The surgery occurred on December 4th, so I am roughly 3 months healed. I spent four days in the hospital and at the beginning of the saga, there were lots of tubes up in my business, which drained my bladder and allowed it to heal. One entered my urethra, draining urine from below. The other held open the new channel, allowing it to heal sufficiently before use.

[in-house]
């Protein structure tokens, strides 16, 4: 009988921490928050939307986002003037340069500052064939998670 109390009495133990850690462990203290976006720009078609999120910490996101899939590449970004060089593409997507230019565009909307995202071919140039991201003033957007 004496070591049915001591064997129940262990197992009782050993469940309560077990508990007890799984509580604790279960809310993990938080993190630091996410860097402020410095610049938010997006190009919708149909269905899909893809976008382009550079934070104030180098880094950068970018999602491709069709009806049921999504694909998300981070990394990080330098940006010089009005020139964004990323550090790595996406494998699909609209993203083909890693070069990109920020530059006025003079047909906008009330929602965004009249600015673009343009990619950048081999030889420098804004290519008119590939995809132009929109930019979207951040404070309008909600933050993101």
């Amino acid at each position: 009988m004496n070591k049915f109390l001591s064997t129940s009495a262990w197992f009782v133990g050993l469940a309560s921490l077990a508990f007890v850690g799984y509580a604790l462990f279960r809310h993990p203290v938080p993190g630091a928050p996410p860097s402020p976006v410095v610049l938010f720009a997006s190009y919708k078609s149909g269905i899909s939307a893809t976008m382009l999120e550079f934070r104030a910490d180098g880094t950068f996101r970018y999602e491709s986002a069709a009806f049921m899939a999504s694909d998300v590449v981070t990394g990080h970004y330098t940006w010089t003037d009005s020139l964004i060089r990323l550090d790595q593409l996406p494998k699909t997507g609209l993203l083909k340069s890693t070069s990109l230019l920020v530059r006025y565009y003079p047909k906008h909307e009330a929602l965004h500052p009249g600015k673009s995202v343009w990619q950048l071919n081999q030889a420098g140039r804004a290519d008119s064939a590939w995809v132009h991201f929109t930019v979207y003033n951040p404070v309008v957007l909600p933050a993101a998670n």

For 17 days, I had both tubes in. Having a large tube shoved all up in your business is no joke. My body treated the tube like an uninvited guest and spasmed regularly as a result. Bladder spasms feel like someone is squeezing your bladder ruthlessly and pushing out little bits of pee. There’s nothing like pausing midsentence and explaining that your bladder is currently having a complete temper tantrum. When the urethral tube was removed, I rejoiced. For the next 18 days, my urine was drained from the smaller tube holding my channel open into a bag while the channel continued to heal. Healing is hard work! On January 8th, the final tube was removed and at last, my new channel was ready to use.